III. The ALJ's Hearing and Decision

At the hearing, Plaintiff testified that she had been fired in May 2007 and had not looked for work after that due to pain in her shoulder and hands. Tr. 45-46. She claimed she can only sit for twenty minutes at a time, stand for ten minutes, walk for twenty minutes, lift and carry only eight pounds (and for no more than three minutes). Tr. 46-47. She asserted that she has trouble using her hands (and can write only briefly) and arms for repetitive actions and overhead reaching. Tr. 48. She has trouble using her legs for operation of foot controls and with stooping, crouching and kneeling. Tr. 48-49. She has problems with memory and concentration, stress and interacting with coworkers and supervisors. Tr. 49. She claimed that she does virtually no house chores, does not shop, never visits friends or relatives, goes to religious events only twice a year and has no hobbies. Tr. 51-52. During the day, she watches a little television and takes four rest breaks (thirty minutes each). Tr. 52.

The vocational expert, Paul Murgo, testified that Plaintiff's past jobs as an assembler and fabric inspector are light and unskilled. Tr. 63. The ALJ asked Mr. Murgo to assume that Plaintiff: 1) is limited to lifting and carrying no more than twenty-five pounds; 2) can stand and walk at least six hours in an eight-hour work day and can also sit for six hours; 3) can occasionally crawl and reach above shoulder level with her right arm; 4) would have to avoid all exposure to hazardous machinery and heights; and 5) is limited to simple, routine, repetitive tasks in a stable environment. Tr. 70. Given such limitations, Mr. Murgo opined that Plaintiff should be able to do both her past light jobs. Tr. 71.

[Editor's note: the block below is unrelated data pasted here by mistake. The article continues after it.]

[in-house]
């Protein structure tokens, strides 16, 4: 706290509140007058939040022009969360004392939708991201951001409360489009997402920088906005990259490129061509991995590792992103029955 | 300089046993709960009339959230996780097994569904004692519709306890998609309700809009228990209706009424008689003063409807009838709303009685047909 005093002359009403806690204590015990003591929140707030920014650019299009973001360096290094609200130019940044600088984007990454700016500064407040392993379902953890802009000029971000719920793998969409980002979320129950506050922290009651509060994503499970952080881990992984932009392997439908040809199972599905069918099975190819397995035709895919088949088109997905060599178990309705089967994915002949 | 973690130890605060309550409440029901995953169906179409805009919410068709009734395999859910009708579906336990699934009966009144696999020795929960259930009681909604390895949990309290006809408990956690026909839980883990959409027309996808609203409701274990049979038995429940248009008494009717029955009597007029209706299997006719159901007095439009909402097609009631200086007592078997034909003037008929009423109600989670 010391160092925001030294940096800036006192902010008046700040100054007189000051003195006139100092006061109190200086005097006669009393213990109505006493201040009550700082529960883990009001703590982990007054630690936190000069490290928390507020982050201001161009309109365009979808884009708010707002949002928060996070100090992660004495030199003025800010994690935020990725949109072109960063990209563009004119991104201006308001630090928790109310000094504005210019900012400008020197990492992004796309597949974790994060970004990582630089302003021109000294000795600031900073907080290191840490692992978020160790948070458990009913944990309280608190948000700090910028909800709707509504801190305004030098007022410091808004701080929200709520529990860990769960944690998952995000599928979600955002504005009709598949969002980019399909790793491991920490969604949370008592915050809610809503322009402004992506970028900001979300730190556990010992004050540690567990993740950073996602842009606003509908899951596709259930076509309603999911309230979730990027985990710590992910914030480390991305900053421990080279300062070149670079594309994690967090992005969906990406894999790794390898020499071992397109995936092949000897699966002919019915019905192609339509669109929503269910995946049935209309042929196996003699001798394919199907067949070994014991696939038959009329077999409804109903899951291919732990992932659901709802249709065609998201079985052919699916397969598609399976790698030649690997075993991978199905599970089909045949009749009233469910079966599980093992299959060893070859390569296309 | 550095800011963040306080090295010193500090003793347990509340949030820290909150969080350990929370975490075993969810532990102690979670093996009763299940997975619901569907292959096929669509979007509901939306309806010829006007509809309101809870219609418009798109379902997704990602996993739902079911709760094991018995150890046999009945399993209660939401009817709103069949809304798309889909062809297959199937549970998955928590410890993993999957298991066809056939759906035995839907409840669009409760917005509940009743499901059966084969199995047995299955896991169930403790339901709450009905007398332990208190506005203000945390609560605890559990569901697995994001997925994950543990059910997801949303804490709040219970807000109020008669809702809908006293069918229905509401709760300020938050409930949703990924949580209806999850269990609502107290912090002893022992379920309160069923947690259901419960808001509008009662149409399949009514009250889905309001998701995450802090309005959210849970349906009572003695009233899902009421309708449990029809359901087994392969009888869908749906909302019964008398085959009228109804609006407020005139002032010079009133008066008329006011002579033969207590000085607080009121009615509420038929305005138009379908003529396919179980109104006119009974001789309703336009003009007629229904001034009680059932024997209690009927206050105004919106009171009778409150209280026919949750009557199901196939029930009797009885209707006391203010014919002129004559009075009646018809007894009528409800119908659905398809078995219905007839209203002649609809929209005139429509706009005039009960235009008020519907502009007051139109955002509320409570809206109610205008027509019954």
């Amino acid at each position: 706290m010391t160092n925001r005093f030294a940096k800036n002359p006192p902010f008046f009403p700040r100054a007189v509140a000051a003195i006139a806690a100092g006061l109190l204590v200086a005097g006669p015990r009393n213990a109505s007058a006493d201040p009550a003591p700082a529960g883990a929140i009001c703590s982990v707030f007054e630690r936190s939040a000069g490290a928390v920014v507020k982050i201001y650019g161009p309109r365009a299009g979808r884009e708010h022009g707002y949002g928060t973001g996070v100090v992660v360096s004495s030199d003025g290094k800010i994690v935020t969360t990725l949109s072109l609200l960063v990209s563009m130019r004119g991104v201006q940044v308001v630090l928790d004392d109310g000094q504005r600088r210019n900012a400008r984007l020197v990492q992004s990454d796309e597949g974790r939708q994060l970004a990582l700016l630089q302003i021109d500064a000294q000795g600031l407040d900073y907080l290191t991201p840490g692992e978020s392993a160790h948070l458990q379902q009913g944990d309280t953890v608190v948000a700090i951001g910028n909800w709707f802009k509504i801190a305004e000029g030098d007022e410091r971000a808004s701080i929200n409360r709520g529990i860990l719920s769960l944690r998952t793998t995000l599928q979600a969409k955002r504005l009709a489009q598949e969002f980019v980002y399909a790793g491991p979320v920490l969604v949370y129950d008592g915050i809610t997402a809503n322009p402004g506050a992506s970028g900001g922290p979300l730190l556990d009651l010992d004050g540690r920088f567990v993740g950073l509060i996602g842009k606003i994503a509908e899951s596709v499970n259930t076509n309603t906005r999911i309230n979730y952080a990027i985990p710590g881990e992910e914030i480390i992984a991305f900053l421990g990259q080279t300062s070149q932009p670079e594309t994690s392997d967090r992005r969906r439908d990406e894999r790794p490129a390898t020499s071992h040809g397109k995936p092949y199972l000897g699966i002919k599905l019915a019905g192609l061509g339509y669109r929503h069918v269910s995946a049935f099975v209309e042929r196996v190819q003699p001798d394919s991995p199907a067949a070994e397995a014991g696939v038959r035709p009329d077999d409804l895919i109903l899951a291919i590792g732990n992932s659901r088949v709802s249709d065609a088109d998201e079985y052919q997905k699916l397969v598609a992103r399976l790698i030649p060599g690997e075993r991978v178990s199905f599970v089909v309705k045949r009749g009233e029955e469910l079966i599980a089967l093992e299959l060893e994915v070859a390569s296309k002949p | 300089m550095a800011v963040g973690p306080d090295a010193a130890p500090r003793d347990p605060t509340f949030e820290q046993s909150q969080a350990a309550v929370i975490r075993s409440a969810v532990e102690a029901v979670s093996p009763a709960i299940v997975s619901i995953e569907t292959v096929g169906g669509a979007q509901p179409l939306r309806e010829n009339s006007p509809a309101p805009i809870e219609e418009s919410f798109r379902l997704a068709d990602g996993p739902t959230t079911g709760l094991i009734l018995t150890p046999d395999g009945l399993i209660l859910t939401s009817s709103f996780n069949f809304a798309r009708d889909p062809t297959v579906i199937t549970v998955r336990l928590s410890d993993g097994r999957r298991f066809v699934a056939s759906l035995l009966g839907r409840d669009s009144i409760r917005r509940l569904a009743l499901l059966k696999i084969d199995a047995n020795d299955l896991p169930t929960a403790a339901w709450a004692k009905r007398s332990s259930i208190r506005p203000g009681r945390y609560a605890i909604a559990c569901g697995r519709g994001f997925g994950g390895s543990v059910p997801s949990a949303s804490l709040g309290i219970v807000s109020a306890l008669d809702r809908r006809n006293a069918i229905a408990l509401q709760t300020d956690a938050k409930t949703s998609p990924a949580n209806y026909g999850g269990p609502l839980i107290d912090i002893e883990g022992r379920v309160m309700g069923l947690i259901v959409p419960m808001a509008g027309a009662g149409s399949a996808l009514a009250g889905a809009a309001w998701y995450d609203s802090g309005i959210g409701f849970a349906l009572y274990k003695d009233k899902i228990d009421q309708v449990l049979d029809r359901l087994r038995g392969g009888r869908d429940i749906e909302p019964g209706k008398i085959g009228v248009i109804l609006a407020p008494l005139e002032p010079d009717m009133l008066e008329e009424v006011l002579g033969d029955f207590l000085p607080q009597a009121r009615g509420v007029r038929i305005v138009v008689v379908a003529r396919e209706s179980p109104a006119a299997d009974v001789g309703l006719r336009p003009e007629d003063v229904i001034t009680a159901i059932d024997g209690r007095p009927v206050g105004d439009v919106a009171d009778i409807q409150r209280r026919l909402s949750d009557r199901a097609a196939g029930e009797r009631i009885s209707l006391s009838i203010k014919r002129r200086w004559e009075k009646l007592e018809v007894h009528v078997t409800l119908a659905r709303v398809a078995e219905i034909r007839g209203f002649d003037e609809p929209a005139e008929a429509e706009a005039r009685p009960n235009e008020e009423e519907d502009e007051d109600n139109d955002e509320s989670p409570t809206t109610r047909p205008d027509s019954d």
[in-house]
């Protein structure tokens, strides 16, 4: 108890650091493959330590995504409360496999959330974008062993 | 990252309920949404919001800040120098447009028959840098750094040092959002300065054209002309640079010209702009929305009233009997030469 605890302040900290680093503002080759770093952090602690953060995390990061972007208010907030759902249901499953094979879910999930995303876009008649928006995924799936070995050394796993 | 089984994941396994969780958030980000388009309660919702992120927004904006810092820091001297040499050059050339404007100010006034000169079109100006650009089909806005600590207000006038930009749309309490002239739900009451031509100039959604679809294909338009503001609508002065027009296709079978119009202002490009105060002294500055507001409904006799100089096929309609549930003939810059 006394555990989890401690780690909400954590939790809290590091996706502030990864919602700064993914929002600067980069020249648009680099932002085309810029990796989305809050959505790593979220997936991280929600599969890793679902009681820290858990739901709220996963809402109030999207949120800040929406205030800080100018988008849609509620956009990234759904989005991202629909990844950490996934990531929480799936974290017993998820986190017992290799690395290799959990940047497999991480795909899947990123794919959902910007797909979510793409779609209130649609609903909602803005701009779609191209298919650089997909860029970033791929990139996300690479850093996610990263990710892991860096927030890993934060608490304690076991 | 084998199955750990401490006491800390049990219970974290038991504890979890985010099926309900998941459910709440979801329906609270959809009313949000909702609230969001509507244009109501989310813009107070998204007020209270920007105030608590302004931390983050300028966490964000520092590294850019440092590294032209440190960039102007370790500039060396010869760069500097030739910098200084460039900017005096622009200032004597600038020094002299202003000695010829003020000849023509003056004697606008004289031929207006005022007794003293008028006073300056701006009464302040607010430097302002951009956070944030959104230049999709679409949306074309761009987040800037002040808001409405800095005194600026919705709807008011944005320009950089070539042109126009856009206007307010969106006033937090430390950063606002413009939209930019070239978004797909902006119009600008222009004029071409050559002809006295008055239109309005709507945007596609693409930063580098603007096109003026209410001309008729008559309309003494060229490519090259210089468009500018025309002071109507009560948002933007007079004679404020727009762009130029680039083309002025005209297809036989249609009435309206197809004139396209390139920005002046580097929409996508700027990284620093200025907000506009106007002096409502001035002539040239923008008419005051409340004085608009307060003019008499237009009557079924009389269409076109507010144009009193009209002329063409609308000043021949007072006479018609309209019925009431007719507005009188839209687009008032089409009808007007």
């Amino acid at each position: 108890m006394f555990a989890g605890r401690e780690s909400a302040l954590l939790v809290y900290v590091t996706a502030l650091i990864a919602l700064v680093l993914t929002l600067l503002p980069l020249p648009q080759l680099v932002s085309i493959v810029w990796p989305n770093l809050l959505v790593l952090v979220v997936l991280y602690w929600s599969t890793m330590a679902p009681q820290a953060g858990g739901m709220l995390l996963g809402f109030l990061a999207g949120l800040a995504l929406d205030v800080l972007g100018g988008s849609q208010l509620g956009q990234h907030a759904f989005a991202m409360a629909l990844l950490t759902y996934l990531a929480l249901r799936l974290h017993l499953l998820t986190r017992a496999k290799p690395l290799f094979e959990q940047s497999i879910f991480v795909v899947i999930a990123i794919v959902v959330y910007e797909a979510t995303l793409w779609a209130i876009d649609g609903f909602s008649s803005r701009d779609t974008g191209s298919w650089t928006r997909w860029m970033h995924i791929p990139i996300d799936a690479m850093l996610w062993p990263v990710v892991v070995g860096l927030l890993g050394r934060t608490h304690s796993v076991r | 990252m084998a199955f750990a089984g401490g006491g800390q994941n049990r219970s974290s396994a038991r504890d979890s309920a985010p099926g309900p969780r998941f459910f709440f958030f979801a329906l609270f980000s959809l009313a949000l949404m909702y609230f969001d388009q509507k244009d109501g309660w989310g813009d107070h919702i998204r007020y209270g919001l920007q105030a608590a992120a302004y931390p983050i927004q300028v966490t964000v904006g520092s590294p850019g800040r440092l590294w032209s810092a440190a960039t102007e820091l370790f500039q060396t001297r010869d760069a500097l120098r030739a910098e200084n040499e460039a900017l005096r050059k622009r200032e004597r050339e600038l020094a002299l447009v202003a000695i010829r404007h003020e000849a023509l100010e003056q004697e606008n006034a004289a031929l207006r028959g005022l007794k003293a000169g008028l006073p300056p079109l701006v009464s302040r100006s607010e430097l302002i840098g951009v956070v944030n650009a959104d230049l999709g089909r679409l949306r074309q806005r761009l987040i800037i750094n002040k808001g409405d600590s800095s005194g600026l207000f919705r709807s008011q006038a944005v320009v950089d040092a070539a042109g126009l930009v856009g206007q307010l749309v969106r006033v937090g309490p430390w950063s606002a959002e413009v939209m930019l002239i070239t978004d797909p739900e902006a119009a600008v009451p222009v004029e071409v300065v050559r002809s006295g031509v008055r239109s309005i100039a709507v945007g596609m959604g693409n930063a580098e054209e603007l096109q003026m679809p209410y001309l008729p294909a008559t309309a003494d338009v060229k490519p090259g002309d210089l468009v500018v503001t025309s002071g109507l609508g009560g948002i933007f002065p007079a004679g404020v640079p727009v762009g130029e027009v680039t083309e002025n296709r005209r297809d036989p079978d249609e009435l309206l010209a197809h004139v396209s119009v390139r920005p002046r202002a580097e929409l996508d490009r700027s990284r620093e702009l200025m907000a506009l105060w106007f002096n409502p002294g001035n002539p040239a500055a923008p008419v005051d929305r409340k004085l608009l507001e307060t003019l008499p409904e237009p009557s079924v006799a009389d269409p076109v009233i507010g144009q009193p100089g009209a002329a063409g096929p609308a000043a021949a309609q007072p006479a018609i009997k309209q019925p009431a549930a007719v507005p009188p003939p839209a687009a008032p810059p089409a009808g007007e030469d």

In his written decision, the ALJ first found that Plaintiff met the insured requirements of the Act through December 31, 2012. Tr. 21. At Step One, he found that Plaintiff had not engaged in substantial gainful activity since May 30, 2007, the date she allegedly became disabled. Id. At Step Two, he found that Plaintiff had established the severe medically determinable impairments of major depressive disorder, PTSD, an anxiety disorder, a pain syndrome and right shoulder tendonitis. Tr. 21-22. Finding no probative evidence to establish any significant work limitations from either carpal tunnel syndrome or De Quervain's syndrome, he declined to find that they constitute serious impairments. Id. He based this finding on the absence of atrophy or specific manipulative limitations, the normal tests from October 2010, the absence of any recommendation for surgery and the resolution ...